September 29, 2015 – Pope Francis’s recent visit to the United States “makes it that much tougher for us to look the other way at those who are living on the outskirts of hope,” national columnist and PBS NewsHour commentator Mark Shields said yesterday at Georgetown.
The longtime political analyst was among panelists commenting on the Pope’s Sept. 22-27 trip to America and its impact on politics, culture and the Catholic Church.
Georgetown’s Initiative on Catholic Social Thought and Public Life sponsored the event.
If there’s one quality, one characteristic, we need in public life… in private life …it is that elusive commodity of authenticity,” Shields said. “[Pope Francis] is an authentic, authentic man in addition to a saintly man and a good man.”
Serving One Another
Also on the panel were Michael Steele, former chair of the Republican National Committee and MSNBC commentator; Cokie Roberts, contributor for NPR and political commentator for ABC News; Kim Daniels, former spokesperson for the president of the United States Conference of Catholic Bishops; and Alexia Kelley, president and CEO of Foundations and Donors Interested in Catholic Activities.
Initiative director John Carr, who moderated the event, asked Steele if Pope Francis, who invoked Martin Luther King Jr. in his address to Congress, has had an effect on the racial divisions that persist in this country.
“[Pope Francis] completes part of that dream for us when he talks about the spirit of who we are and what we are called to do – serve one another, serve something greater than ourselves,” Steele said. “And that in essence was what King was talking about – getting us over the stepping stones and the walls and the hurdles of racism and prejudice to be of service to each other. “
The “Francis Factor Revisited” event last night took place two years after the original “Francis Factor” dialogue that analyzed Pope Francis’ first six months as leader of the Catholic Church and launched the initiative at Georgetown.
When asked about whether Pope Francis will have any lasting political effect, Roberts noted to laughter that Congress “cheered for the golden rule” during the pope’s address.
“I was pleased to see that they were pro-golden rule,” Roberts said. “But the very next day of course John Boehner resigns and they announce this at the Values Voter Summit and everyone stands up and cheers – so how golden rule-ish is that? Not.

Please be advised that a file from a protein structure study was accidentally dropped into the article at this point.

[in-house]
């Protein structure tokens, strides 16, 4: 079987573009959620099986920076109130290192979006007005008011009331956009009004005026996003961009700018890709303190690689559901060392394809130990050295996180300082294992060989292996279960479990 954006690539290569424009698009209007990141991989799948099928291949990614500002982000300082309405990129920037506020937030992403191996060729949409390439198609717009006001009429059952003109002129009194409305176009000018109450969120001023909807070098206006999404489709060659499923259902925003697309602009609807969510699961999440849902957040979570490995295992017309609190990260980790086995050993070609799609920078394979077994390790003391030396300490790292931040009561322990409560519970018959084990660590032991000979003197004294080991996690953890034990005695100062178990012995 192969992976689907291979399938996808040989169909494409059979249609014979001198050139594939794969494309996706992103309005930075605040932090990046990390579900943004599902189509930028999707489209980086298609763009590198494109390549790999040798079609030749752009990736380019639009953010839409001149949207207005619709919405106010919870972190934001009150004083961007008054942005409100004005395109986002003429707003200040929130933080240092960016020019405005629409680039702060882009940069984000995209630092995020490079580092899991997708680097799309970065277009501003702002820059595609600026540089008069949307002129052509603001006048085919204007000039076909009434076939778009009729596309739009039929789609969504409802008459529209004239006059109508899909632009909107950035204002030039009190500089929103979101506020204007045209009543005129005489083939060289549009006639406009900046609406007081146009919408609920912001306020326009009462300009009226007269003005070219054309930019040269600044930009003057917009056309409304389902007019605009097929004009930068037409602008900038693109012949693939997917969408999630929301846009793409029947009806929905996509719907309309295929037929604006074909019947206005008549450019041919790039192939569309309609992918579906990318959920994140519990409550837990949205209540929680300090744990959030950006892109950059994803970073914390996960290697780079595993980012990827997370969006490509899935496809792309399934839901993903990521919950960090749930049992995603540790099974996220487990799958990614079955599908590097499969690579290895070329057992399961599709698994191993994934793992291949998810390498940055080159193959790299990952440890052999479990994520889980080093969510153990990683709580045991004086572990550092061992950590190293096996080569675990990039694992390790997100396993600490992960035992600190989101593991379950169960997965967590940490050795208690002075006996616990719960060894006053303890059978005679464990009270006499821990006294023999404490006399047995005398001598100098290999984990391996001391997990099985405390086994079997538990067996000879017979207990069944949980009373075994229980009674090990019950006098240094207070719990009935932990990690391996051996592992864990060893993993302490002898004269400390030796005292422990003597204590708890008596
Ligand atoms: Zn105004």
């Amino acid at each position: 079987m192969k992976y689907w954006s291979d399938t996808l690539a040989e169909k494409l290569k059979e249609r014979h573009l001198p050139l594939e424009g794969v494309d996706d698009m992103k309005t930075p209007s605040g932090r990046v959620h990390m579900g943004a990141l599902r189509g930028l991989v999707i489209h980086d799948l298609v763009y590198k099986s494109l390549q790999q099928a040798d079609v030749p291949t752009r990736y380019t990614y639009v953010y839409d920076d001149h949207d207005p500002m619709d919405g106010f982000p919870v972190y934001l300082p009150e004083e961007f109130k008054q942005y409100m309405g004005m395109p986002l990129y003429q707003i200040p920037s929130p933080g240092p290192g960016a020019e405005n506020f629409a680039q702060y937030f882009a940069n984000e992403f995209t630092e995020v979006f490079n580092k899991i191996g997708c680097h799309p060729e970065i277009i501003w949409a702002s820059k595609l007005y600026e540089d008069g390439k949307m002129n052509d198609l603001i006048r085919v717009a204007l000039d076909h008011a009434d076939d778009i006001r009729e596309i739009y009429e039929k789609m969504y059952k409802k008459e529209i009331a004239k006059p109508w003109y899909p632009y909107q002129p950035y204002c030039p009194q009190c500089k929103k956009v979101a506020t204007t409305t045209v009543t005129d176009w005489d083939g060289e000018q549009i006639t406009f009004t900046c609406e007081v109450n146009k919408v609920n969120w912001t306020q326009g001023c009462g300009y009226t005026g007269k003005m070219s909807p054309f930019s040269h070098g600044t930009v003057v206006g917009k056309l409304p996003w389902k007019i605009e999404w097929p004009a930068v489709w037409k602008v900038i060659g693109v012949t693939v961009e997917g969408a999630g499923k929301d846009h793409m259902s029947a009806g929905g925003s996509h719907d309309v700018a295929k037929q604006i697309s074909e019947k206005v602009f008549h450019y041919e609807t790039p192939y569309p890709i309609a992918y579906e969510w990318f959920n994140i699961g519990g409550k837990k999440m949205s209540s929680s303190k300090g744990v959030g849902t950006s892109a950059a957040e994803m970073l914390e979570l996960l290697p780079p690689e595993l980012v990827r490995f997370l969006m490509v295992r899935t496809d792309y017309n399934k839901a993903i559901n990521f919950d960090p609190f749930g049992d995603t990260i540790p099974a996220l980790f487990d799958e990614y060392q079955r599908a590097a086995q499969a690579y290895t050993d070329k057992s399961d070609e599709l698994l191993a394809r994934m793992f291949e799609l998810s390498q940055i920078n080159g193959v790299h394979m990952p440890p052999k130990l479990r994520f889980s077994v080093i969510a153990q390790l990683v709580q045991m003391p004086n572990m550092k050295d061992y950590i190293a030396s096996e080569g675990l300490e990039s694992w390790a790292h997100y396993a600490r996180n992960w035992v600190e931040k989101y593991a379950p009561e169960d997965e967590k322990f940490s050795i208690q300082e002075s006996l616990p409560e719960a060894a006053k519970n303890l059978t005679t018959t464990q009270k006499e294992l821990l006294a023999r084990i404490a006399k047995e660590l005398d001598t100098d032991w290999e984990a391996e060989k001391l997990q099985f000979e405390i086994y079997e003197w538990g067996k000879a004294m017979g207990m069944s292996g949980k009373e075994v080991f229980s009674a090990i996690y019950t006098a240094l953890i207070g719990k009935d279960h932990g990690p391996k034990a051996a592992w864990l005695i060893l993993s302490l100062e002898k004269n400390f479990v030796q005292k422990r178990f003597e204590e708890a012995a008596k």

“It’s hard for me to think that it’s going to have a lasting political effect except in the sense that I think that faithful Catholics and people who are thinking about what the pope had to say are going to continue to do that and try to act on it.”
Truth and Beauty
When asked about the Holy Father’s influence on American bishops, Daniels said “Pope Francis showed us, all of us, the Bishops the laity, all of us, he showed us how it’s done. How do you bring the goodness and truth and beauty of our faith to a world that’s hungry for it, but which so often has its ears closed to it.”
She also said that the American Bishops have been “second to none in their advocacy for and ground work for the poor and the immigrant.”
“It is so encouraging to have Pope Francis hold that up in the American political conversation because there are so many times when those groups don’t have a voice, and bishops have provided that voice to them for many years,” she said.
Values in Action
Kelley was optimistic about how young people have reacted to the pope’s visit.
“Francis’ message isn’t limited to a generation,” she said. “He’s inspiring people across generations.”
She added that the pope brought causes and institutions together by dining with the homeless at Catholic Charities in Washington, D.C.
“Francis put values in action – he made them real for young people," she explained.
Shields commended Georgetown and the initiative for creating a venue for thought leaders to talk about serious issues.
“The president of the United States was a panelist here this spring on the discussion of poverty in the country,” noted Shields about the initiative event with Obama this past May. “It was just a remarkable tribute to the initiative and to the university and what John has started here that the president of the United States came and participated on a panel.”
The longtime commentator also noted that in political life people often ask if they are better off than they were four years earlier.
“ I think the pope’s question is are we better off,” Shields said. “Are the strong among us more just? Are the weak among us more secure? – because the inescapable truth is … that each of us have been warmed by fires we did not build, each of us have drunk from wells we did not dig. We could do no less for all of those who follow us and all of those who are with us.”